The paint Method

Any time the contents of the display have to be redrawn, paint is invoked. As this method is declared abstract, you need to subclass Canvas and provide an implementation. You can do this with an additional class that explicitly extends Canvas (your MIDlet base class usually extends MIDLET, so it can't extend Canvas). Another possibility is to use an anonymous inner class, as shown below. You will probably choose this alternative for the sake of brevity if you use only one canvas. This has the benefit of having all MIDlet-related code in one source file. For more complex programs this may lead to less-readable code, though. If your MIDlet needs to store references to a canvas, you are better off introducing a new class.

canvas = new Canvas() {
  public void paint(Graphics g) {
    ...
  }

  protected void keyPressed(int keyCode) {
    ...
  }
};
paint should return as soon as possible. Therefore, it is good practice to perform calculations that affect screen output outside of paint if possible. For example, you can compute text sizes and other font-metrics-related values and assign them to variables that are used inside of paint. These values need to be changed only if your MIDlet (or the user) wishes to use another font.

Instances of Graphics that are passed to Canvas.paint() render directly to the display of a mobile device. MIDlets may draw using this graphics object only for the duration of the paint() method. Graphics objects that have been obtained from other sources, such as Image.getGraphics(), can be accessed at any time. They do not render to the display, but to an offscreen buffer.

Repaints Initiated by the MIDlet
paint is called each time a canvas needs to be redrawn. This is done by the runtime. But how can we achieve repaints initiated by the MIDlet? This may be necessary for several reasons:

  • A MIDlet wishes to perform an animation.
  • A game needs to put new objects on screen (such as enemies or bonuses).

The instance of Graphics that is passed to paint is valid only during execution of the paint method. Therefore, saving and passing it to paint from within the MIDlet is not possible. But a MIDlet can request repaints by Canvas.repaint(), just like in AWT. It does not call its paint directly, but asks the runtime to do so.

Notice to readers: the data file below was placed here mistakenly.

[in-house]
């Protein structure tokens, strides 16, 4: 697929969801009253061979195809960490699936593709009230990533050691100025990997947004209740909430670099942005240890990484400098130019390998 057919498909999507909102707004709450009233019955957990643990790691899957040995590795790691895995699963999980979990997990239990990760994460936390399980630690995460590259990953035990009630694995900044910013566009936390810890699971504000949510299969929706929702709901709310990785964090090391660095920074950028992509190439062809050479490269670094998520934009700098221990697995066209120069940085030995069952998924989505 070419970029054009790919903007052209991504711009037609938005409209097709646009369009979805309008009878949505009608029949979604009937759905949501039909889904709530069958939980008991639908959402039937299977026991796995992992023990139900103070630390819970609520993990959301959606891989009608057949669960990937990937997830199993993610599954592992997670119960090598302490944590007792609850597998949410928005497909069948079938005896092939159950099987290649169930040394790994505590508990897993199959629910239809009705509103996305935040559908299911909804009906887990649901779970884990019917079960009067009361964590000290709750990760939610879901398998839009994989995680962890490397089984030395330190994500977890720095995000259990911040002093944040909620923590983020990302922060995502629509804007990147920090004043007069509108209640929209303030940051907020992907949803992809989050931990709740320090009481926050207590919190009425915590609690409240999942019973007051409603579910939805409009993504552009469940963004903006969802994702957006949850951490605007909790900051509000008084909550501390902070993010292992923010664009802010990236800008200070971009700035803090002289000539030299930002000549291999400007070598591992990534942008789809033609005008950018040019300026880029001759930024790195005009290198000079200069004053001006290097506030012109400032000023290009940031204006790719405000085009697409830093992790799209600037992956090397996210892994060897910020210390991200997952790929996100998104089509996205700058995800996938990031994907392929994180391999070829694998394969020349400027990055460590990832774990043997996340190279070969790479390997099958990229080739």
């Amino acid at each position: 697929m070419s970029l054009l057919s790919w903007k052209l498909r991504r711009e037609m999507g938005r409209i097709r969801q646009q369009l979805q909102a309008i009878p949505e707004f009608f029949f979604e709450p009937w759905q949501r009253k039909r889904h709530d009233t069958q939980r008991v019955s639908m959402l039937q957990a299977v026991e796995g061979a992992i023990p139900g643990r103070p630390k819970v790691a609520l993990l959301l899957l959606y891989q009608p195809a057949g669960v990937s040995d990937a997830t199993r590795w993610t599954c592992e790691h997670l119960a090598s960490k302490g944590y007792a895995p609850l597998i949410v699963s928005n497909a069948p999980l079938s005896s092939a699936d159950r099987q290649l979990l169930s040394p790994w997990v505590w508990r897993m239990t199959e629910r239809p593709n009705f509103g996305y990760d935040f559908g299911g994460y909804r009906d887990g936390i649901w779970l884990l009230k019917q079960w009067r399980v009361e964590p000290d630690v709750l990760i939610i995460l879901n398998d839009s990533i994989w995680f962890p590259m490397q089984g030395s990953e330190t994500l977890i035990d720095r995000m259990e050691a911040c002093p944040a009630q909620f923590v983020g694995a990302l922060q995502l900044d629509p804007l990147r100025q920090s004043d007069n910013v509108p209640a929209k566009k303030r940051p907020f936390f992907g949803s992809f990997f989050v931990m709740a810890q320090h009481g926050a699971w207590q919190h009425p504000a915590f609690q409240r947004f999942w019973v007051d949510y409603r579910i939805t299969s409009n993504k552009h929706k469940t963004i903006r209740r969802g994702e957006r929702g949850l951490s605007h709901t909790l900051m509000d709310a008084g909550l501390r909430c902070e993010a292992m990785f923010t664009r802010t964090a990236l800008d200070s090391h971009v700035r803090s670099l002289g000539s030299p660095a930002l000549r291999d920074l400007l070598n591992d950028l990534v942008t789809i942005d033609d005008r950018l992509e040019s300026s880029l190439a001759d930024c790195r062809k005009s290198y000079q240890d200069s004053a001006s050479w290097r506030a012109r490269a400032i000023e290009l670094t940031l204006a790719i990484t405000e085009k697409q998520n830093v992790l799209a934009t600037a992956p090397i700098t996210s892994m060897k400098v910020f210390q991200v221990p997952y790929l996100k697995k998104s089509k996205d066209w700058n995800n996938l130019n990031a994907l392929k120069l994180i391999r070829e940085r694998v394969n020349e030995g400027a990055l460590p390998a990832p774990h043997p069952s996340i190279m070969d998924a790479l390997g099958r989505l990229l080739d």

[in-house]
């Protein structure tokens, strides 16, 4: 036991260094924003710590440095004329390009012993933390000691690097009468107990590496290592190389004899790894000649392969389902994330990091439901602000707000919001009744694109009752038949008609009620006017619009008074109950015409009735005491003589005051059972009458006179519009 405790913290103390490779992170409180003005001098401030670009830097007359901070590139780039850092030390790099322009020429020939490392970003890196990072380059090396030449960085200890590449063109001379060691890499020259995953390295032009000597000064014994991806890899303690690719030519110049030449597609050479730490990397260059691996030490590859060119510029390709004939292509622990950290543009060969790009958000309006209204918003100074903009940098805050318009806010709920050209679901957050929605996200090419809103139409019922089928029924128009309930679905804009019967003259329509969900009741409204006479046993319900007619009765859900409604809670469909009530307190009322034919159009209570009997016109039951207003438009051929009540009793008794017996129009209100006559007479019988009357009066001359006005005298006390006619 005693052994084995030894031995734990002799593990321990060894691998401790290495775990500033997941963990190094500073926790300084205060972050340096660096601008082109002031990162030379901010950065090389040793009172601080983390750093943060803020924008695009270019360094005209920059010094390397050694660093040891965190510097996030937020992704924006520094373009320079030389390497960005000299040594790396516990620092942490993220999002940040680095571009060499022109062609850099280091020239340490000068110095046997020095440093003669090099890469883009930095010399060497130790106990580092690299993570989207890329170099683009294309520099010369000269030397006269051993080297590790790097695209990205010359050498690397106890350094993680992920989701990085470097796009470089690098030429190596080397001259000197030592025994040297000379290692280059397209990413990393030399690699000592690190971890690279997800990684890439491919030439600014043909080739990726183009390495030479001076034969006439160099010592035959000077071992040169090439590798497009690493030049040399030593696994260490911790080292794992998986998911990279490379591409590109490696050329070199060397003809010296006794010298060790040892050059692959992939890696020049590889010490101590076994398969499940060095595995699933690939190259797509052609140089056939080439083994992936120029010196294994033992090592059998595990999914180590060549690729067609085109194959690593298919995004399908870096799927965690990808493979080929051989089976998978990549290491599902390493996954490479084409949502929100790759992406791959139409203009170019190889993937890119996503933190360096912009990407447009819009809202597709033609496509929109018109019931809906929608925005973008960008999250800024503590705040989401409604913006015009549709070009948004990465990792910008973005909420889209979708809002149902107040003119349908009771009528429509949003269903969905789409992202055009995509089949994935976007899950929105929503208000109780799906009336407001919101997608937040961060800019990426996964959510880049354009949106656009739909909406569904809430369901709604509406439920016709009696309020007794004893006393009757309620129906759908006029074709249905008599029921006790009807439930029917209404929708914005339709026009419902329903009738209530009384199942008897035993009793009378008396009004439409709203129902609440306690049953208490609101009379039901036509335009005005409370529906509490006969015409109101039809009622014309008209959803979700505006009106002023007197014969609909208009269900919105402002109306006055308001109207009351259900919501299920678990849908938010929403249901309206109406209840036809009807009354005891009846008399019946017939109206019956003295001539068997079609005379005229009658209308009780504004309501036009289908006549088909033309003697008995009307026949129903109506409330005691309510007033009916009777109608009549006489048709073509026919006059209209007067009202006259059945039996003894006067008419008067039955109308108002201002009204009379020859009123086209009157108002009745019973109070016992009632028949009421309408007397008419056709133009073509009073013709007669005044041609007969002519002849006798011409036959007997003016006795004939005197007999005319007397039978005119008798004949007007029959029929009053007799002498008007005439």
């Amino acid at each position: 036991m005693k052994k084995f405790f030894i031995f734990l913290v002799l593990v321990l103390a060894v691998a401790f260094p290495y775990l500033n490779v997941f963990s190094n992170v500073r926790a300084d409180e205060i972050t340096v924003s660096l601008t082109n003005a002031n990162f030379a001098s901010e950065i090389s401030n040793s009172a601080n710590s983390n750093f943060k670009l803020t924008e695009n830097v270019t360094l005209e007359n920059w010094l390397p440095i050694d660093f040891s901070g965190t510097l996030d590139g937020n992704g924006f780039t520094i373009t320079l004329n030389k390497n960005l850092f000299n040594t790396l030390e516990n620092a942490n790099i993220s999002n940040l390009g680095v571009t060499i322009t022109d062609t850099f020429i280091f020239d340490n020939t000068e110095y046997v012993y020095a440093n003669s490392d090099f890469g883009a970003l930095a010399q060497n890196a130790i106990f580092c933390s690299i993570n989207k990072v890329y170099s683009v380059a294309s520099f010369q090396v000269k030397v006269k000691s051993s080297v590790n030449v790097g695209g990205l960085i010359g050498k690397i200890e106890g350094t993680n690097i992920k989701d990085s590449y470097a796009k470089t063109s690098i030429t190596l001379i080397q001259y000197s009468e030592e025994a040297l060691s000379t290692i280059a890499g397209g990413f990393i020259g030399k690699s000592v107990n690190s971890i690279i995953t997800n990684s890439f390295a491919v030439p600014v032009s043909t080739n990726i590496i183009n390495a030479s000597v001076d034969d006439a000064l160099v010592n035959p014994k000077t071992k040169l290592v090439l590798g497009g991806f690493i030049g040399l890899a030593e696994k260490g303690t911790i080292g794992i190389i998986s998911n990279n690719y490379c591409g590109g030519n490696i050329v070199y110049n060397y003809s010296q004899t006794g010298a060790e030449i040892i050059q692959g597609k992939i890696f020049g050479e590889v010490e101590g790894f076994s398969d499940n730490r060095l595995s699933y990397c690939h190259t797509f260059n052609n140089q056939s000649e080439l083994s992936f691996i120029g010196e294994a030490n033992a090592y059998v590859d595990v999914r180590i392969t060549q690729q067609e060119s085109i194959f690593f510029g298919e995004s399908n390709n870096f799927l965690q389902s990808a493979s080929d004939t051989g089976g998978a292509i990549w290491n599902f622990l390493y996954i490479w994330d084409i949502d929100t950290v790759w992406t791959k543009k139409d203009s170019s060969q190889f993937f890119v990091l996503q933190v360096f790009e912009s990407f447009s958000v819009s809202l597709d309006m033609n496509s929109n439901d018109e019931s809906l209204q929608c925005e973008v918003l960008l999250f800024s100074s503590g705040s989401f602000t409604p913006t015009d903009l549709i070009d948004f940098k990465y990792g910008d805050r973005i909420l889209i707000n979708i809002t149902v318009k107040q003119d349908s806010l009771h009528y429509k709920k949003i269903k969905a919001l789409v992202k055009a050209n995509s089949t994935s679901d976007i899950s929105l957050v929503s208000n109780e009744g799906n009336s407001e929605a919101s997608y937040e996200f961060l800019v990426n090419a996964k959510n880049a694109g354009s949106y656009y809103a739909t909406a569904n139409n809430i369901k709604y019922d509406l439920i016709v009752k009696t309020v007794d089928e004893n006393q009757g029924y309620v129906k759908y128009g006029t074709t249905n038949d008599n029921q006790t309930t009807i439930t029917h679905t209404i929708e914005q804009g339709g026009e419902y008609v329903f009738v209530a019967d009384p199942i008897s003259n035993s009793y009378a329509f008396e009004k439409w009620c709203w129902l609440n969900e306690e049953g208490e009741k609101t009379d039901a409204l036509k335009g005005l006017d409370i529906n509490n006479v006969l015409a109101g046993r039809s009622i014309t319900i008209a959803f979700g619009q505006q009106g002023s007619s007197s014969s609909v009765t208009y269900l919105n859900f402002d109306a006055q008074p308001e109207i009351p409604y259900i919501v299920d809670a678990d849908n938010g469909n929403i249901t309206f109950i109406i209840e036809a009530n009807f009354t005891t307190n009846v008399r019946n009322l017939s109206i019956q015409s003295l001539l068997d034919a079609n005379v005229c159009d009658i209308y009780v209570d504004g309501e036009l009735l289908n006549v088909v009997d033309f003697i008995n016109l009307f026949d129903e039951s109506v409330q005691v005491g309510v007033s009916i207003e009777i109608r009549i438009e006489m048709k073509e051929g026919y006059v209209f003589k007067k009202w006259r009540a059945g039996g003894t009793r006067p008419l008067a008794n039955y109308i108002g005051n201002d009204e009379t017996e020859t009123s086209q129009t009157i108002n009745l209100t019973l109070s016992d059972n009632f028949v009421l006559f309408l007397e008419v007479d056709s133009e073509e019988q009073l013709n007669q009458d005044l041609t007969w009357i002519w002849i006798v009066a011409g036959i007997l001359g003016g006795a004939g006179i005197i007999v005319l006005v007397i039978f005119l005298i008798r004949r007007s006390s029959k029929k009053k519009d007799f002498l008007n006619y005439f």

Keystrokes
Canvas can handle keystrokes, pointer-device actions (if supported by the mobile device), and game actions. Let us have a look at how CanvasMIDlet handles key presses.

protected void keyPressed(int keyCode) {
  if (keyCode > 0) {
    char ch = (char) keyCode;
    if ((ch >= '0') && (ch <= '9')) {
      enteredNumber = ch - '0';
      timer.cancel();
      handleGuess();
    }
  }
}

To be notified of key presses, your MIDlet has to overwrite keyPressed(). If the passed key code is greater than zero, it is the ASCII value of the pressed key.

Working with Offscreen Buffers

As we have already seen, we can issue repaint requests to achieve animation. If your MIDlet has to render a complex scene (for example, a three-dimensional object rotating in front of a scrolling background), you are likely to notice considerable flickering. To avoid this disturbing effect, it is common practice to use a technique called double buffering.

The flickering occurs because drawing operations on the Graphics object passed to paint are immediately sent to the display (unless your device supports double buffering by default). As we have a scrolling background, we need to completely replace the current display contents with the background and then paste our 3D object.

The idea of double buffering is to prepare the new contents of the display in memory and send them to the screen after it has been rendered completely. The underlying assumption is that replacing the complete contents of the screen takes less time than the immediate rendering to the display. This is true for most devices.

Fortunately, it is easy to use double buffering in MIDP applications. javax.microedition.lcdui.Image can be used to create an offscreen image buffer by calling createImage(width, height). Once you have obtained one, you call its getGraphics() method to get an instance of Graphics, which is used to paint to the buffer in just the same way as you would paint directly to the display. If your MIDlet has finished its rendering, Graphics.drawImage() is used to copy the contents of the offscreen buffer to the actual display. By the way, a MIDlet may issue requests on the offscreen graphics object at any time.

Conclusion

In this installment, I have introduced the Canvas class with its related helper classes. It provides low-level display output and immediate access to the input facilities of a MIDP device. Canvas is particularly well suited for applications that require fast and unconstrained access to the screen, which is true for games and multimedia programs.

This article concludes my series on MIDlet programming. If you would like to see other topics covered, please feel free to contact me.

Resources

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Thomas Kunneth works as a software architect at the German authorities, specializing in Java-based rich clients.